Comment permalink

Trimming the Grocery Bill

Plan ahead and spend less on food

 

As someone who's just become financially independent for the first time in her life, I'm still very much in the  the process of figuring out what goes where with regards to spending. How much ought I funnel to each quadrant of necessity? And what does necessity really mean, anyway? When explaining some of my financial strategies to my parents over the past holiday week, I surprised them by saying that I'd managed to spend no more than $25 a week in groceries. I acknowledged that the number was lower than average, but it still took them a while to figure out exactly how I cut it down so low. Between the two of them, they spend about four times what I do just on food. But I've found that with a little planning (and, of course, the right stores), it's totally possible to spend just about a hundred a month on what you eat at home.
 
The main hurdle to eating on the cheap is figuring out what to buy where. This may take some time as you shop around at all your nearby grocery stores. It's certainly a process of trial and error, especially if you're trying to eat healthy like I do. Avocados may cost less per fruit at your local produce market, but you may not be getting as much for your money if they're small and brown on the inside. It may be worth it to make a visit to the dreaded Whole Foods and shell out twice as much for twice the quality.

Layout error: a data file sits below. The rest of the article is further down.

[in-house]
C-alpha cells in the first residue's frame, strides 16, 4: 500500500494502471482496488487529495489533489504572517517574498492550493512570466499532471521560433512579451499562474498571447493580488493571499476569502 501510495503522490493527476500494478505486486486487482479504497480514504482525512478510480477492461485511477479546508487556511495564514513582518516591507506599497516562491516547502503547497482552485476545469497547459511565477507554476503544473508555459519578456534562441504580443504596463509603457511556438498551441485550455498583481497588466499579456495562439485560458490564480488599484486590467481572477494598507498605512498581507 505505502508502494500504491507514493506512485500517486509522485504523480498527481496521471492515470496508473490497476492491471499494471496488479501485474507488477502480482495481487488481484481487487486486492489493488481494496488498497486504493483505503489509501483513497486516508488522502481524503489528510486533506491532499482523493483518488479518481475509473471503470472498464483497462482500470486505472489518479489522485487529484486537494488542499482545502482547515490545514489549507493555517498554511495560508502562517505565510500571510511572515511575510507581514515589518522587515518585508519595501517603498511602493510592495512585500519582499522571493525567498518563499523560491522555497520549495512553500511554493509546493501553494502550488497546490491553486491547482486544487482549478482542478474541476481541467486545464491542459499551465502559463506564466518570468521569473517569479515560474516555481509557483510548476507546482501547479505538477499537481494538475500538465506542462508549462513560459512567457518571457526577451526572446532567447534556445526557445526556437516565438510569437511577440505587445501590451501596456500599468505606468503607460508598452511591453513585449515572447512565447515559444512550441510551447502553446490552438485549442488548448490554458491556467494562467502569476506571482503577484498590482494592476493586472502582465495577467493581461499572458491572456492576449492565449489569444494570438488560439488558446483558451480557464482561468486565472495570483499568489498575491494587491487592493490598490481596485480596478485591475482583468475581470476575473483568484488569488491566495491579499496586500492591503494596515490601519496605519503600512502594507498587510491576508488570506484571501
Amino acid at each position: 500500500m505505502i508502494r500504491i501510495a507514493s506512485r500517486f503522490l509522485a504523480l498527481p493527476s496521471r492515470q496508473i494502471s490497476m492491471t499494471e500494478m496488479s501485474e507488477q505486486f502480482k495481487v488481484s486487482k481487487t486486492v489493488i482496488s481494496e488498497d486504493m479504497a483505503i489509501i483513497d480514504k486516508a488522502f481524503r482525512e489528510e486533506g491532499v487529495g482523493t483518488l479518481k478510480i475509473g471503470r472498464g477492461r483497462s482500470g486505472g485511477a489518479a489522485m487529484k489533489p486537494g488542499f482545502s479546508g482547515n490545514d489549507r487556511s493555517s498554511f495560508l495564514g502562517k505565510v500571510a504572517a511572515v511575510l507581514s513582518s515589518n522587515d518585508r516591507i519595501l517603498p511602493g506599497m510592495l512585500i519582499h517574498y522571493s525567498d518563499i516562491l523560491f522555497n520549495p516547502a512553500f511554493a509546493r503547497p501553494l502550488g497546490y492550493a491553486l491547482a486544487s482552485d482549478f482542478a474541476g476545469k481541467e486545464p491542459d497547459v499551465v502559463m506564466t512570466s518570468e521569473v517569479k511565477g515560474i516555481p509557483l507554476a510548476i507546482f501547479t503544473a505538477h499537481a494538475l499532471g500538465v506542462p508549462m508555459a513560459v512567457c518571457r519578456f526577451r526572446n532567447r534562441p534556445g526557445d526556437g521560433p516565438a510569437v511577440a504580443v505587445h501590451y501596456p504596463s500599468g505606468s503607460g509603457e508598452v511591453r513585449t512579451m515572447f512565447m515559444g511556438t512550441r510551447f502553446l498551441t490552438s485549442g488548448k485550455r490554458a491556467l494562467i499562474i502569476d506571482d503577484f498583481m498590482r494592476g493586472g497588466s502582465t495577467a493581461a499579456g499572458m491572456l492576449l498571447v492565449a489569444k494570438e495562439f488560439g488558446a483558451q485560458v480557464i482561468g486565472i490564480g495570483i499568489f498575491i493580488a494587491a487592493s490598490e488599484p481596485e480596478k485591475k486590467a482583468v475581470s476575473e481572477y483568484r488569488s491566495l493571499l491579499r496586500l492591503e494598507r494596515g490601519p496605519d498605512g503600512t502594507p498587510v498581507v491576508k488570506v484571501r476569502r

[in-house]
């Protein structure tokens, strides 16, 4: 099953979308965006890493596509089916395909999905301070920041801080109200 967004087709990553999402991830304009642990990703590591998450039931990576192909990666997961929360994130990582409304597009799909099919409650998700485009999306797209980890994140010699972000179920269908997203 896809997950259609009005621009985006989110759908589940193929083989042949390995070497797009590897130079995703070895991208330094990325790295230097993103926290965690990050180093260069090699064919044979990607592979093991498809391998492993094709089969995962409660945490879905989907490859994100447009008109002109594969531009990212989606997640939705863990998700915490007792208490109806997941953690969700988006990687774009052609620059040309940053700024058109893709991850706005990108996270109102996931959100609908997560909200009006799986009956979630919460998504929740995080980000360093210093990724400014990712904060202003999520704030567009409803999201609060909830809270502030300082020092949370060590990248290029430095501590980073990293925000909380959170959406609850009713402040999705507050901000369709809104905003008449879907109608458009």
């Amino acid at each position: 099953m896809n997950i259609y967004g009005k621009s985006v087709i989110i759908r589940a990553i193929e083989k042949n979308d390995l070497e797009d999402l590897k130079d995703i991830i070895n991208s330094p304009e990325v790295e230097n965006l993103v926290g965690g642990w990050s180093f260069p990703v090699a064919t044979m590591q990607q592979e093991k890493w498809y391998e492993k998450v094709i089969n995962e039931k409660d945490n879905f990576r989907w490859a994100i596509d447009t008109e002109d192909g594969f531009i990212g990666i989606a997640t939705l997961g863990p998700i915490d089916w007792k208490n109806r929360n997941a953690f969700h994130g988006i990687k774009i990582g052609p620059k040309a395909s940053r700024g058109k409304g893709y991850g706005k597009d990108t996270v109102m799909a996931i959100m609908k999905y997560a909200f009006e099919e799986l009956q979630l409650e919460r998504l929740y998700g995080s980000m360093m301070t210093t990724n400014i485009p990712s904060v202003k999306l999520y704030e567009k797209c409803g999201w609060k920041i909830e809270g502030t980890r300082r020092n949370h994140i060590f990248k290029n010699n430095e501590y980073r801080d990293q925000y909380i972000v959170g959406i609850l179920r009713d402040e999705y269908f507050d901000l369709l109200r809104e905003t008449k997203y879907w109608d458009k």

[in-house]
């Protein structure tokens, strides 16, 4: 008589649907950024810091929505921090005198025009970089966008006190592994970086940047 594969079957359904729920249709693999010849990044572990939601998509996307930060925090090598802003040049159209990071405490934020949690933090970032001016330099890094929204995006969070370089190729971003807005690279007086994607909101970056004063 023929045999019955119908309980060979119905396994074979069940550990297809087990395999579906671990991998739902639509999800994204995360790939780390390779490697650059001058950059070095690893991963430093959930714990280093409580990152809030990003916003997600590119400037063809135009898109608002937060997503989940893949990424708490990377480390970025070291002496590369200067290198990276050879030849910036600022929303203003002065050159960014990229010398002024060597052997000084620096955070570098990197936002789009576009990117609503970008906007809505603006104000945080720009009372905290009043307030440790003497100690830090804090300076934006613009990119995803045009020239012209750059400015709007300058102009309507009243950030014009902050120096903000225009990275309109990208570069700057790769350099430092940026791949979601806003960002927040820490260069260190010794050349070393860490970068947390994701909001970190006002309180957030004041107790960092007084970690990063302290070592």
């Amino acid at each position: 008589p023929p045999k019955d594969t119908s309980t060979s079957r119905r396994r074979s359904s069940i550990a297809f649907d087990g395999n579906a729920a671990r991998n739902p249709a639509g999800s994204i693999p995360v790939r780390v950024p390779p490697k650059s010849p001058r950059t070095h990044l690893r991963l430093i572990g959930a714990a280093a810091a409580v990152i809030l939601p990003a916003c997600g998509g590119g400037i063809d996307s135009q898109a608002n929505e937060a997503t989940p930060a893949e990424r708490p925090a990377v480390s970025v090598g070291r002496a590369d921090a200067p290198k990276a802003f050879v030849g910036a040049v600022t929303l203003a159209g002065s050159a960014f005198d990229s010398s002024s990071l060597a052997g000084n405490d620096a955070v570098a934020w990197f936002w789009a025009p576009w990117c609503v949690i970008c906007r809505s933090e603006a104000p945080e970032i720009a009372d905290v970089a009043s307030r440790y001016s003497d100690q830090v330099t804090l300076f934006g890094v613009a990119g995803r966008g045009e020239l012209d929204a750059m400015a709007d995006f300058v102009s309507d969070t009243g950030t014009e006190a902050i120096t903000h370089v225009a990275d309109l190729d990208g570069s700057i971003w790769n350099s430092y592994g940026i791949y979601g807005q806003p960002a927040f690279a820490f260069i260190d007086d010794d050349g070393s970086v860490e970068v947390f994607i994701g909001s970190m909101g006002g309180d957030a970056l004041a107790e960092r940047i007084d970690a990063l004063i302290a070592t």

While figuring out where you can get the cheapest goods, it's helpful to keep an eye on the size of the package your food comes in. Write down how much food costs per ounce at every store near you, not just per package. Make sure you're actually getting the most food for the least money. And if any local stores offer bulk purchasing of basic goods, go for it; it'll usually be much cheaper due to the lack of packaging (I can get a pound of good, bulk salad mix at my local produce mart for the same price as five ounces of the packaged stuff). 
 
And as hard as it may be, make sure you're cutting down on those foodstuffs that your body doesn't absolutely need--even the ones advertised as healthy. Pre-wrapped granola bars may satisfy your sugar cravings while making you feel good about their whole grain content, but it's far cheaper (and healthier) to just make your own every so often. Stay out of the corporate traps and DIY your snacks for a more budget-friendly diet. 
 
The grocery bill may be one area where people are less willing to cut down on spending, but with some planning and a little extra work, it's absolutely doable.